|Sailing from the BVI's to the USVI's|
I don’t know if it is because we know we are leaving the Caribbean for a while that is changing our perspective or if it’s because of our perpetual daily moving Wandering Star from one wondrous location to the next which explains why we are enjoying cruising the Virgins so much. These scattering of salt ringed islands continue to impress us. Maybe it is because familiarity breeds contempt in our beloved east Caribbean – who knows. But we can now add another little island to the list of all time favourites.
|Cruz Bay, USVI|
St John’s USVI – We haven’t even begun to touch what this island has to offer and already we are totally in awe of it. Because most of it is a national park, mooring buoys have been put into place to stop yachts damaging the coral. We get that. $15 a night for a period of time can be a little prohibitive for us, half that would have been far more affordable but there you go – sometimes you have to splash out. So we have divided our time between picking up the park buoys or anchoring for free outside the park boundaries. Although the fees are charged on a nightly bases, daytime use is free which helps make exploring a little easier.
We checked in with Customs and Immigration in the cool and quirky little town of Cruz Bay. They took our pictures and a print of every finger – we must remember not to misbehave!! St Johns is all about above and below the water. The coral reef surrounding the island is a national monument and the hilly terrain above is full of hikes and trails throughout the island.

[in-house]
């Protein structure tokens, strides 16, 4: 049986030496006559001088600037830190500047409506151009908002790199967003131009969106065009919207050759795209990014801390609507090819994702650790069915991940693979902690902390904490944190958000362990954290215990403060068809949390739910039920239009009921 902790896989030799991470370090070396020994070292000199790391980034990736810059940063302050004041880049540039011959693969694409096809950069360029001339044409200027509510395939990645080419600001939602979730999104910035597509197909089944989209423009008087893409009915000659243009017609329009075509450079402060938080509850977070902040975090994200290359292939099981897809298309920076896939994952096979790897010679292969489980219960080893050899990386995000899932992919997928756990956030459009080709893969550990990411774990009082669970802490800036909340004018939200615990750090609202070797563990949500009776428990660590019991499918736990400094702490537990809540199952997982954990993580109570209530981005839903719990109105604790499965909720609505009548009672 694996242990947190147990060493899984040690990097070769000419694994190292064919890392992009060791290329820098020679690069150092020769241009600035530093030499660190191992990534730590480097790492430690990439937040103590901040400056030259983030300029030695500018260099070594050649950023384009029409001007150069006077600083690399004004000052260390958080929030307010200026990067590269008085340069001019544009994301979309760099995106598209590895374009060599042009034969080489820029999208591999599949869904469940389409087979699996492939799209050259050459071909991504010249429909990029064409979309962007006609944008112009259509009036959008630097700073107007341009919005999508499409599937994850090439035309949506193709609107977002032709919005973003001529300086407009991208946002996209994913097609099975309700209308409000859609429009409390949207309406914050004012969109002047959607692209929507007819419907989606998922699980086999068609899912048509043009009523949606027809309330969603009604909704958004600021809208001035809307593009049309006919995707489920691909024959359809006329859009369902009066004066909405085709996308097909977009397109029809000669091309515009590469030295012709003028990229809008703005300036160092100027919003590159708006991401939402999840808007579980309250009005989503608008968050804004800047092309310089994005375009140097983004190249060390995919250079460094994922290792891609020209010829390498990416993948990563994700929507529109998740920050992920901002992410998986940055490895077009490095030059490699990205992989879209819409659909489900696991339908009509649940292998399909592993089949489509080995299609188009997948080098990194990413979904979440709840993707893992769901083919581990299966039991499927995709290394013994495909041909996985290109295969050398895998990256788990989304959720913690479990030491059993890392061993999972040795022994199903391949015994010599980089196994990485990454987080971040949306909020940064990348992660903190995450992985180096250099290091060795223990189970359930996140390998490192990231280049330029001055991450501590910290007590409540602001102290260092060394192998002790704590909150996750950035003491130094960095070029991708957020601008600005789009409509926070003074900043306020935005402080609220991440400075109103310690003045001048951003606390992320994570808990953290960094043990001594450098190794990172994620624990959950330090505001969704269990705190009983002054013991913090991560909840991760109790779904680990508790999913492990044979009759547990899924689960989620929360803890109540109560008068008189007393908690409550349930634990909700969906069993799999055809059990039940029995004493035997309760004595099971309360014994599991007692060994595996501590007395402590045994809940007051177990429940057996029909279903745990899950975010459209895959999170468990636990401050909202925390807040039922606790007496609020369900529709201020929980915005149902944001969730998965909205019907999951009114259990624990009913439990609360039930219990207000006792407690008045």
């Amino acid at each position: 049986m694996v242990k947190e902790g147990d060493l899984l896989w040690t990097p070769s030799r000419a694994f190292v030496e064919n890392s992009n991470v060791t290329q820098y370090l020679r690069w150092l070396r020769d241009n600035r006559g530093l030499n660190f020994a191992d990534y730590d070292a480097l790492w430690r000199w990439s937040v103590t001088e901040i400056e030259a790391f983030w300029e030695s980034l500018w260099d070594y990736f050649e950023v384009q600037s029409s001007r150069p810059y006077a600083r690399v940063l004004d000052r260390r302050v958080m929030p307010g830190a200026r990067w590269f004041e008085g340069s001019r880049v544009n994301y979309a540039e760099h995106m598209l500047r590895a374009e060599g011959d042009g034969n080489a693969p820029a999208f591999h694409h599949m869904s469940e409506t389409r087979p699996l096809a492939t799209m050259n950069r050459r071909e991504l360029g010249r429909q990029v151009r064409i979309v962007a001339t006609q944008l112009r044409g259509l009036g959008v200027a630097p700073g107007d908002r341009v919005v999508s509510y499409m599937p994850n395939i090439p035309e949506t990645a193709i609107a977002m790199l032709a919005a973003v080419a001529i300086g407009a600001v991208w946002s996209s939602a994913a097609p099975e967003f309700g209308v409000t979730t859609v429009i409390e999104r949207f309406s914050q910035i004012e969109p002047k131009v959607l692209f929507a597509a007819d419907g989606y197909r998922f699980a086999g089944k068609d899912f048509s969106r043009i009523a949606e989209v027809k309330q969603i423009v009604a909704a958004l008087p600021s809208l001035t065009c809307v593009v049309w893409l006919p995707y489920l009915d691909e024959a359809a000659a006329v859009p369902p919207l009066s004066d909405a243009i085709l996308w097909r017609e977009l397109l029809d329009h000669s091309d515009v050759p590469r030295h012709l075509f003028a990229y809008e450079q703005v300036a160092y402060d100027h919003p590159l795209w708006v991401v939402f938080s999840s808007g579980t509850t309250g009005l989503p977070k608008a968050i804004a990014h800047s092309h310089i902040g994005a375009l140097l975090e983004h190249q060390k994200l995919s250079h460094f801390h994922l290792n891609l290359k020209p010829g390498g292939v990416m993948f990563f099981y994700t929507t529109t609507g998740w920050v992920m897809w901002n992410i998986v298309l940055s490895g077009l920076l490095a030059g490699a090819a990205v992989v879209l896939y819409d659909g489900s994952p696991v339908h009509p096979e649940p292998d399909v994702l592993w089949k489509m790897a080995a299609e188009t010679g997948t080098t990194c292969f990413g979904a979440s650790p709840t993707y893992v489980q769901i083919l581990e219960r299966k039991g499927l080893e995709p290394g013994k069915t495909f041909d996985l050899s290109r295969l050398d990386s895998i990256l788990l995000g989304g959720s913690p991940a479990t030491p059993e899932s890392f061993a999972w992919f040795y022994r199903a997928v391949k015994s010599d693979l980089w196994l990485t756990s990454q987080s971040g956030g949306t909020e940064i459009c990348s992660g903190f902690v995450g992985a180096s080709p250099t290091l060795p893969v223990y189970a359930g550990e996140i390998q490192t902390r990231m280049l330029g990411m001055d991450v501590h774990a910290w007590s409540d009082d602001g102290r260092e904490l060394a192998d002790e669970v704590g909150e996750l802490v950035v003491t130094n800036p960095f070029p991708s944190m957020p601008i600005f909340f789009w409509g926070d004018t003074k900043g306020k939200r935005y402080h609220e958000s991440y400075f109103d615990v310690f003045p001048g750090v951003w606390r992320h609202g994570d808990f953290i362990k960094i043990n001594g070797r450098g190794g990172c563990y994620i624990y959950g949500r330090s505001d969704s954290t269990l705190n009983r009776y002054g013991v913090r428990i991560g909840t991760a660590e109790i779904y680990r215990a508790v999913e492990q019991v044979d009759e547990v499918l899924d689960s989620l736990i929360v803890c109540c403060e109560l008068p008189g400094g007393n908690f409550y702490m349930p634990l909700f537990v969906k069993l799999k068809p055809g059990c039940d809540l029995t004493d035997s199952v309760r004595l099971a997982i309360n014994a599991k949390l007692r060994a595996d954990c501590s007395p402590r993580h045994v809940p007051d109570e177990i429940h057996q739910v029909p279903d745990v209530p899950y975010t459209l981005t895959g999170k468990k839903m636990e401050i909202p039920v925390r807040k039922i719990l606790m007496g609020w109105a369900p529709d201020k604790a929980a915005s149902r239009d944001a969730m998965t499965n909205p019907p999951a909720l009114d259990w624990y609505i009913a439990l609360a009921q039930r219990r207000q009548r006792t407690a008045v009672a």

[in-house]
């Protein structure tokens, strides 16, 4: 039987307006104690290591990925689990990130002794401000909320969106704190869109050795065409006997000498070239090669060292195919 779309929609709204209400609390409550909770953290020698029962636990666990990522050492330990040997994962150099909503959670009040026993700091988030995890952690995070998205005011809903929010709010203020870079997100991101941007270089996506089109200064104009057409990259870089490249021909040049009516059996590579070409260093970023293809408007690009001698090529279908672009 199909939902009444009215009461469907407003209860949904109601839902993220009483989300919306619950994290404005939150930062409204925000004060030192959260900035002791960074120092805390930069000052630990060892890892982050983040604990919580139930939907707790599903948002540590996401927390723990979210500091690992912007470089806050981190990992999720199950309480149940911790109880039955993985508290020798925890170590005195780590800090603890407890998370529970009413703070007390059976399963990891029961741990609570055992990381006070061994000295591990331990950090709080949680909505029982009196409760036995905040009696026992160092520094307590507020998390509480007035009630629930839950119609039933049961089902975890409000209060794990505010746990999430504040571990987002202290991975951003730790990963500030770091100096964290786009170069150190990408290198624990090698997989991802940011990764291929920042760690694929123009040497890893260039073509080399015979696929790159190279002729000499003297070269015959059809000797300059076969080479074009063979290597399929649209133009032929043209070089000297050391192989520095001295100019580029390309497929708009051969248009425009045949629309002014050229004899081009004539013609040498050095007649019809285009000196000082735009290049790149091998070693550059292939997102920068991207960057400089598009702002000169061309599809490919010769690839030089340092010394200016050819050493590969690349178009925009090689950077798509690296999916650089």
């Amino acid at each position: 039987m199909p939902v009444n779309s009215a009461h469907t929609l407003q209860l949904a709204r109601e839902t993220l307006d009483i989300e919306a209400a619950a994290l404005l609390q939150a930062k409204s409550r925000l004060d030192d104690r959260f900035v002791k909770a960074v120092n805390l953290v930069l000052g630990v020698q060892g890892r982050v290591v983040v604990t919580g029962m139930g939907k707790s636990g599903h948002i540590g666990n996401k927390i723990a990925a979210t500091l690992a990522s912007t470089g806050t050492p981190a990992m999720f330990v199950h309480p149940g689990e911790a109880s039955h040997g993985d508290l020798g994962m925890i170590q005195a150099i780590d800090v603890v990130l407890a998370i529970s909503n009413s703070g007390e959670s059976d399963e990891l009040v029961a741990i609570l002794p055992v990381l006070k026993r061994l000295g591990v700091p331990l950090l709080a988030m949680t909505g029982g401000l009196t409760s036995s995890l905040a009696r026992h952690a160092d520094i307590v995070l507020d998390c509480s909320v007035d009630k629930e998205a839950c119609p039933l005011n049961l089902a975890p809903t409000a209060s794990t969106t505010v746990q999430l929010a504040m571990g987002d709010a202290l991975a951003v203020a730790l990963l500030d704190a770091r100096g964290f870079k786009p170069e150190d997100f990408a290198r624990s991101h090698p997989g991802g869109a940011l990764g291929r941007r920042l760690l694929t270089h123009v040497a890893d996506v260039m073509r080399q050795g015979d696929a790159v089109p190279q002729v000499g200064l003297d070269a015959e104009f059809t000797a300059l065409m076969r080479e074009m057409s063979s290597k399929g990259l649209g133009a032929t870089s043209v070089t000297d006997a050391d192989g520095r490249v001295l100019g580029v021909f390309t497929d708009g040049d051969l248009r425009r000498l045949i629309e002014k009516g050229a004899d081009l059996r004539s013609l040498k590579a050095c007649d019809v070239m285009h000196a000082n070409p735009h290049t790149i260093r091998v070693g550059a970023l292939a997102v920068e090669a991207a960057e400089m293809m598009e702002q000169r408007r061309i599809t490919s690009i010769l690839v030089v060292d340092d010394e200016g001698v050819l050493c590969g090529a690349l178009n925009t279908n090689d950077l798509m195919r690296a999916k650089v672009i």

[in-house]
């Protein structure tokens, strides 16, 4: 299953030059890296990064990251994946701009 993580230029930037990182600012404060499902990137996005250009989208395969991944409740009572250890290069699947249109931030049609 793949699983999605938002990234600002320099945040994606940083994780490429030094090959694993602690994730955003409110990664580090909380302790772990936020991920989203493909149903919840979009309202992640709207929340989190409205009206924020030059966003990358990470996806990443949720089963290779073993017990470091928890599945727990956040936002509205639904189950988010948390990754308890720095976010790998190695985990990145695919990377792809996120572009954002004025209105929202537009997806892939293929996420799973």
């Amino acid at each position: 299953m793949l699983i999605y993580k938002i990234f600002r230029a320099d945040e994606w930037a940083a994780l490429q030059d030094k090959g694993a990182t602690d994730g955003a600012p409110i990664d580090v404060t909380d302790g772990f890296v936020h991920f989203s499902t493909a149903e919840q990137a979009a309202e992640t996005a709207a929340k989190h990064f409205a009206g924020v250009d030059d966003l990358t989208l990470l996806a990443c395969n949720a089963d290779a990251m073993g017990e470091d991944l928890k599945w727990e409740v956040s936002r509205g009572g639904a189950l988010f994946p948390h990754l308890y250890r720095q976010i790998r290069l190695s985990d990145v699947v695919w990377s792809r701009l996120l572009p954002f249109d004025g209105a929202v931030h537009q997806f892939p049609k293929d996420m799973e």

|An evening with Dave and Alex|
We got to spend a lovely evening with new friends Dave and Alex on SY Banyan at Watermelon Bay. The snorkelling is great around the cay especially if you can avoid arriving at the same time as a tourist group. But the highlights for us have to be the hike (yes we did get Sim to hike) a 5 mile return trip from Lameshur Bay to the petroglyphs or rock carvings in the Reef Bay valley left by the Taino Indians before the arrival of Christopher Columbus. It was such a neat little spot with the carvings etched into the rocks around small pools which attract dragonflies, butterflies and hummingbirds. We were surprised to see that there were deer on the island as well. Back in the bay snorkelling around the headland with rocky caves and grottos filled with fish and coral was lovely. But once again below the boat we seemed to have attracted more Ramora or shark suckers. They are supposed to be fairly genteel, inquisitive creatures but Sim and I found their similarity to sharks little off putting! To top it all off we bumped into people we have not seen for 5 years, since our days in the Dominican Republic and crossing the Mona Passage and had a great evening catching up with Susan and LeRue on SY Southern Cross.
|Taino rock carvings|
The big surprise though was the advice that we should try snorkelling the mangrove reef at Water Creek in the Hurricane Holes. Not only was the bay stunning, lined with thick green foliage down to the water’s edge but the snorkelling was surprising. Most of it was on a micro scale but it was a spectacular display of healthy coral attached to mangrove roots in vivid colours, even more vibrant in the shallow clear water. I love getting up close and personal with it all despite the constant appearance of small barracudas and a persistent little fish that befriend Sim and would leave. We saw Lobsters and shrimp and puffer fish hiding in rocky crevices as colourful fish darted in and out of the roots. For anyone that likes snorkelling I recommend giving this a go.